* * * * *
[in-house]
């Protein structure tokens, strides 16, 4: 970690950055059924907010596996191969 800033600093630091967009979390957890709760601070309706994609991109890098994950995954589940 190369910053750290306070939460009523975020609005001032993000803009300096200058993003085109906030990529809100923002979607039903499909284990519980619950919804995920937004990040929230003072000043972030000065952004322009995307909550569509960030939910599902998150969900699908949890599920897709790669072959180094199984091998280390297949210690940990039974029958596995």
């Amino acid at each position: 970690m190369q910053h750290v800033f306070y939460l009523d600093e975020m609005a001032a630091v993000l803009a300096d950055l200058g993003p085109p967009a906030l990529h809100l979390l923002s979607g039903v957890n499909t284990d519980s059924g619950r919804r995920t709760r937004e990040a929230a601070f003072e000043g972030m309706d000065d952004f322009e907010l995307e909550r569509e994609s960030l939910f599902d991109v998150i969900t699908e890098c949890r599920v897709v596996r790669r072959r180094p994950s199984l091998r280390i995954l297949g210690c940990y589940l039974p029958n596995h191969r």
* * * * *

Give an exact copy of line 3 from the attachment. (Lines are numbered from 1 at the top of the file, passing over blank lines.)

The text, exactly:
């Amino acid at each position: 970690m190369q910053h750290v800033f306070y939460l009523d600093e975020m609005a001032a630091v993000l803009a300096d950055l200058g993003p085109p967009a906030l990529h809100l979390l923002s979607g039903v957890n499909t284990d519980s059924g619950r919804r995920t709760r937004e990040a929230a601070f003072e000043g972030m309706d000065d952004f322009e907010l995307e909550r569509e994609s960030l939910f599902d991109v998150i969900t699908e890098c949890r599920v897709v596996r790669r072959r180094p994950s199984l091998r280390i995954l297949g210690c940990y589940l039974p029958n596995h191969r």